However, at least four women had come forward to say that he slept with them when he was a police spy.

Friends who knew Kennedy when he was living as an eco-activist in Nottingham have identified more than 10 women with whom he slept.

Kennedy was the only undercover police officer to give evidence to the inquiry conducted by the home affairs select committee.

He testified in private, but transcripts of his evidence released on Thursday reveal that he claimed he had sexual relationships with “two individuals”.

But three women who say they are Kennedy’s former lovers are part of an 11-strong group taking legal action against police chiefs for damages.

A fourth, named Anna, previously told the Guardian she felt “violated” by her sexual relationship with Kennedy, which lasted several months.

Rob Evans and Paul Lewis
The Guardian, Friday 1 March 2013

Find this story at 1 March 2013

© 2013 Guardian News and Media Limited or its affiliated companies. All rights reserved.

Home Affairs Committee – Thirteenth Report Undercover Policing: Interim Report

Here you can browse the report which was ordered by the House of Commons to be printed 26 February 2013.

Find this story at 1 March 2013

Contents

Terms of Reference

Introduction

The legal framework governing undercover policing

Responsibility for undercover policing

The use of dead infants’ identities

Operation Herne

Conclusion

Conclusions and recommendations

Formal Minutes

Witnesses

List of printed written evidence

List of Reports from the Committee during the current Parliament

Oral and Written Evidence

5 February 2013 i

5 February 2013 ii

5 February 2013 iii

5 February 2013 iv

Written Evidence

Anatomy of a betrayal: the undercover officer accused of deceiving two women, fathering a child, then vanishing

The story of Bob Lambert reveals just how far police may have gone to infiltrate political groups

The grave of Mark Robinson and his parents in Branksome cemetery in Poole, Dorset. Bob Lambert adopted the boy’s identity, abbreviating his second name to Bob. Photograph: Roger Tooth for the Guardian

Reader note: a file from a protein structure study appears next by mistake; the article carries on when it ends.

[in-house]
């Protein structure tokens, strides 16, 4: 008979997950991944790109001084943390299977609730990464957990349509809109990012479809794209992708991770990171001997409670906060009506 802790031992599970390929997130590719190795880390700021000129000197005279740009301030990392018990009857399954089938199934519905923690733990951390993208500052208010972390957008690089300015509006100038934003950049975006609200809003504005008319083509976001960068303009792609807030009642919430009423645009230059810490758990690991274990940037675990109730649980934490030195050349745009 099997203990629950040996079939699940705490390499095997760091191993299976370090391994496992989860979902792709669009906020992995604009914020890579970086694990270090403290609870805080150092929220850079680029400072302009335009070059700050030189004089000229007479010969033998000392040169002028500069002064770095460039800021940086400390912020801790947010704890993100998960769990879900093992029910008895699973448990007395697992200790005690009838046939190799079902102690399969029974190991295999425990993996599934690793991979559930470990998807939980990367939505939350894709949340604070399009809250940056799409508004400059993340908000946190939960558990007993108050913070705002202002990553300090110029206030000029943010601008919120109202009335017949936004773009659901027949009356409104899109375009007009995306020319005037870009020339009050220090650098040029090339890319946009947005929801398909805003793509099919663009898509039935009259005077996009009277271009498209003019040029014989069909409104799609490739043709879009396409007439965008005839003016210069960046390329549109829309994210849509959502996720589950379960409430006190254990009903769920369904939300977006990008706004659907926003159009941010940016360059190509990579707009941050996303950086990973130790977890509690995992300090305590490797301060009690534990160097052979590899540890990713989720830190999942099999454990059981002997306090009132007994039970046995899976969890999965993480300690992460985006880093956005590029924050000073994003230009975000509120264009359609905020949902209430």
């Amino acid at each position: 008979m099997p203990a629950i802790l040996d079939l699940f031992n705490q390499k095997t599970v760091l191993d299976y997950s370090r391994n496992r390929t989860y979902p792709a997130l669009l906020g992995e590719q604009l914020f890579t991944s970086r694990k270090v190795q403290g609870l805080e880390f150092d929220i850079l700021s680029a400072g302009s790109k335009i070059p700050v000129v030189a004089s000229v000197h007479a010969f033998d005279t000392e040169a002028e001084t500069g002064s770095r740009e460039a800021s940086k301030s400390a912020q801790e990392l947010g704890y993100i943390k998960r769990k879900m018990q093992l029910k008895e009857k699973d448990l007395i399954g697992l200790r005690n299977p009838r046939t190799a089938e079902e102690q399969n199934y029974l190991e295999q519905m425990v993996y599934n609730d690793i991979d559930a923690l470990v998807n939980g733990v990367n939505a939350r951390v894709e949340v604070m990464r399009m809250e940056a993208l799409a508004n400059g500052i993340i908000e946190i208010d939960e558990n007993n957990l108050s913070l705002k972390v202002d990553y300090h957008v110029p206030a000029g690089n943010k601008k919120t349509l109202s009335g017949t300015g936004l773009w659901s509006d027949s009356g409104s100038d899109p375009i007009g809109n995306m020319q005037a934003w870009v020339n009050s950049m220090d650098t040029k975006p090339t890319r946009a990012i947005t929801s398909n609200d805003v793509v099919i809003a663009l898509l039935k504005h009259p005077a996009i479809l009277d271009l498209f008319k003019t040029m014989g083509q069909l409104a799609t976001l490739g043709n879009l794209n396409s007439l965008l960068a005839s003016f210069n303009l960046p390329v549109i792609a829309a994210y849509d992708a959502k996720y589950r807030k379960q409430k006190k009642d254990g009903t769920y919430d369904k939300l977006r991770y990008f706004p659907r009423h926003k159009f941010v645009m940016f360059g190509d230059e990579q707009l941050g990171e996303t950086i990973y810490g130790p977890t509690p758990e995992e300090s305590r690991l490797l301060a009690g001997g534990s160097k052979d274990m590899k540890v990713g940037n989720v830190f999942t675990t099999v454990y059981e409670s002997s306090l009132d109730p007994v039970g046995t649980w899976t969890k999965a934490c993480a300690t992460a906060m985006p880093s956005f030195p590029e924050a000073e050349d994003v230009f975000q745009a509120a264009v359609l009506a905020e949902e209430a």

The words inscribed on the grave say Mark Robinson “fell asleep” on 19 October, 1959. He was a seven-year-old boy who died of a congenital heart defect, the only child to Joan and William Robinson. They died in 2009 and are buried in the same grave, listed on the headstone as “Mummy” and “Daddy”.

It is perhaps some solace that Mark’s parents never lived long enough to discover how the identity of their son may have been quietly resurrected by undercover police without their knowledge. The controversial tactic – in which covert officers spying on protesters adopted the identities of dead children – stopped less than a decade ago. More than 100 children’s identities may have been used.

Last week the home secretary, Theresa May, announced that a chief constable from Derbyshire would take over an inquiry into undercover policing of protest, after revelations by the Guardian into the use of stolen identities.

Despite an internal investigation that has cost £1.25m, senior officers seem genuinely baffled at the activities of two apparently rogue units that have been monitoring political campaigners since 1968.

The story of the officer who appears to have used the identity of Mark Robinson, adopting it as his own, reveals much of what has gone wrong with police infiltration of political groups. Bob Lambert, who posed as an animal rights campaigner in the 1980s, not only adopted the identity of a dead child. He was also accused in parliament of carrying out an arson attack on a Debenhams department store and deceiving two women into having long-term sexual relationships with him.

One of them has now revealed how Lambert fathered a child with her before vanishing from their lives when his deployment came to an end in 1989. She only discovered he was an undercover police officer eight months ago – more than 20 years after he disappeared from the lives of mother and child, claiming to be on the run.

Using the pseudonym Charlotte, she said in a statement to the home affairs select committee: “There can be no excuses for what he did: for the betrayal, the manipulation and the lies … I loved him so much, but now have to accept that he never existed.”

Gravestone

The story of how Bob Lambert became Bob Robinson begins on the outskirts of Poole, Dorset, in 1983. For almost 25 years, a sculpture of the boy stood guard above the grave in Branksome cemetery. “Safe in the arms of Jesus,” the engraving said.

Lambert would have come across the boy’s paperwork in St Catherine’s House, the national register of births, deaths and marriages. It was a rite of passage for all spies working in the Special Demonstration Squad (SDS), a unit dedicated to spying on protesters. For ease of use, SDS officers looked to adopt the identities of dead children who shared their name and approximate date of birth. They called it “the Jackal Run”, after its fictional depiction in Frederick Forsyth’s novel The Day of the Jackal.

Mark Robinson was the ideal match. He was born in Plumstead, south-east London, on 28 February, 1952 – just 16 days before Lambert’s date of birth. His second name was Robert, which the spy could abbreviate to Bob. He died of acute congestive cardiac failure after being born with a malformed heart. Other SDS officers are known to have chosen children who died of leukaemia or were killed in road accidents.

Undercover police did not merely adopt the names of dead children, but revived entire identities, researching their family backgrounds and secretly visiting the homes they were brought up in.